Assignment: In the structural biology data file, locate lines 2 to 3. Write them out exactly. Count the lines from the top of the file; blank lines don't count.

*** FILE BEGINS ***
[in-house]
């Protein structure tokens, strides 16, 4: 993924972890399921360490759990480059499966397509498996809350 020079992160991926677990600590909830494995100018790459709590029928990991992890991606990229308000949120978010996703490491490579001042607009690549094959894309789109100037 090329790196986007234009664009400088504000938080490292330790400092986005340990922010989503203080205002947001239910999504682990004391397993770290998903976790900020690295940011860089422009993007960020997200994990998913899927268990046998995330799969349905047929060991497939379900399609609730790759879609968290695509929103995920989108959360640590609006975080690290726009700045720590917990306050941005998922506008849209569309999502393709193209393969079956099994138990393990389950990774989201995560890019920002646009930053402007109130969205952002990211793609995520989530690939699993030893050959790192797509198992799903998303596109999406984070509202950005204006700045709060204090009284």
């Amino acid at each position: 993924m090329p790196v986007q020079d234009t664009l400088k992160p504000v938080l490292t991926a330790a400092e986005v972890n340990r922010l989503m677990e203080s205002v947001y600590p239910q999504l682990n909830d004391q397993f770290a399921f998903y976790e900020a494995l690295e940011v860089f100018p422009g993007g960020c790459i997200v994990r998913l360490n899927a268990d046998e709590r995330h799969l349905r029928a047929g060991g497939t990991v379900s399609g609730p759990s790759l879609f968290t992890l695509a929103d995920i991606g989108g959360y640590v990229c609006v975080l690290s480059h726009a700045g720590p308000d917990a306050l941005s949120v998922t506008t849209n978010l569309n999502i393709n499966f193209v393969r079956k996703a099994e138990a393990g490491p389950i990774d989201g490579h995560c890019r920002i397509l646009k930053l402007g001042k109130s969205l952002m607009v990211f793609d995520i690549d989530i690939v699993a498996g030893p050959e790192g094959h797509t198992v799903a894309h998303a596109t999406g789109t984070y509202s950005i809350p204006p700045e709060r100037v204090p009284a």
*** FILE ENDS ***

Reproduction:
């Protein structure tokens, strides 16, 4: 993924972890399921360490759990480059499966397509498996809350 020079992160991926677990600590909830494995100018790459709590029928990991992890991606990229308000949120978010996703490491490579001042607009690549094959894309789109100037 090329790196986007234009664009400088504000938080490292330790400092986005340990922010989503203080205002947001239910999504682990004391397993770290998903976790900020690295940011860089422009993007960020997200994990998913899927268990046998995330799969349905047929060991497939379900399609609730790759879609968290695509929103995920989108959360640590609006975080690290726009700045720590917990306050941005998922506008849209569309999502393709193209393969079956099994138990393990389950990774989201995560890019920002646009930053402007109130969205952002990211793609995520989530690939699993030893050959790192797509198992799903998303596109999406984070509202950005204006700045709060204090009284």
């Amino acid at each position: 993924m090329p790196v986007q020079d234009t664009l400088k992160p504000v938080l490292t991926a330790a400092e986005v972890n340990r922010l989503m677990e203080s205002v947001y600590p239910q999504l682990n909830d004391q397993f770290a399921f998903y976790e900020a494995l690295e940011v860089f100018p422009g993007g960020c790459i997200v994990r998913l360490n899927a268990d046998e709590r995330h799969l349905r029928a047929g060991g497939t990991v379900s399609g609730p759990s790759l879609f968290t992890l695509a929103d995920i991606g989108g959360y640590v990229c609006v975080l690290s480059h726009a700045g720590p308000d917990a306050l941005s949120v998922t506008t849209n978010l569309n999502i393709n499966f193209v393969r079956k996703a099994e138990a393990g490491p389950i990774d989201g490579h995560c890019r920002i397509l646009k930053l402007g001042k109130s969205l952002m607009v990211f793609d995520i690549d989530i690939v699993a498996g030893p050959e790192g094959h797509t198992v799903a894309h998303a596109t999406g789109t984070y509202s950005i809350p204006p700045e709060r100037v204090p009284a």